That section also cited the controversy over the decision by the Los Angeles Dodgers to honor the Sisters of Perpetual Indulgence, an activist group that dresses in drag to look like Catholic sisters. The report called the group “blasphemous and deeply offensive” and noted the response of two Republican politicians, Senator Marco Rubio and former Vice President Mike Pence, who condemned the team.

Looking to the 2024 presidential election, the report predicted that abortion and immigration will remain predominant issues and said that both parties will target Catholic voters, which could inflame existing divisions in the church.

“The pressures of the election will exacerbate trends of partisan division within the Church, and the pull of party over faith,” the report states.

The report also warned that the church must reject the temptation to align with one political party over another lest it risk being taken seriously in the public square.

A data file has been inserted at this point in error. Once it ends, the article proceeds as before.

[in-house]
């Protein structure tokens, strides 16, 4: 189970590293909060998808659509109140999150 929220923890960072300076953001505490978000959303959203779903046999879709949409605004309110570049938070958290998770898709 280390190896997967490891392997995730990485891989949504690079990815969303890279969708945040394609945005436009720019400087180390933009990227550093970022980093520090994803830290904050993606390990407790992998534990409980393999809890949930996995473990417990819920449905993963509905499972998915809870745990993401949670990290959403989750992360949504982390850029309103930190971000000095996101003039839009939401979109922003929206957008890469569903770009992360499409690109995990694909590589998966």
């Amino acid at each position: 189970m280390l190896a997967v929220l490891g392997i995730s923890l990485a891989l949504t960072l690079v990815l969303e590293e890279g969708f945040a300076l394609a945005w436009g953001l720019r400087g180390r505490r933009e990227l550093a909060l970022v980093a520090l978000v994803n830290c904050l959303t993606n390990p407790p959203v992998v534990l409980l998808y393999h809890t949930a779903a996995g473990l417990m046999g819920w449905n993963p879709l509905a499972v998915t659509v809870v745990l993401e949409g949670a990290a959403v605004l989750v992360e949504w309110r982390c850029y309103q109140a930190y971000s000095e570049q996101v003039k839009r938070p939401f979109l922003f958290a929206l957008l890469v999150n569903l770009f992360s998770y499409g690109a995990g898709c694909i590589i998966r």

“To make a convincing case for religious freedom in the court of public opinion, the Church cannot function as a mere political advocacy group or a proxy for one party or another,” the report said. “The Church cannot offer an effective witness to religious liberty if we are beholden more to a political party than to God and the teaching of the Church, and if our beliefs are more political than religious.”

The latest from america

While reductive narratives depict priests as perfect heroes or evil villains, said writer and producer Father Stephen Fichter, the truth is more complicated.
“At the root of this vice is a false idea of God: we do not accept that God has His own “math,” different from ours,” Pope Francis said in today’s general audience address, read by an aide.
Pope FrancisFebruary 28, 2024
Pope Francis went from the audience to Rome’s Gemelli Hospital for a checkup before returning to the Vatican. In November when he was suffering similar symptoms, he had gone to that hospital for a CT scan of his lungs.
Robert Giroux edited some of the 20th century's leading writers, including some prominent Catholic voices like Flannery O'Connor, Walker Percy and Thomas Merton.
James T. KeaneFebruary 27, 2024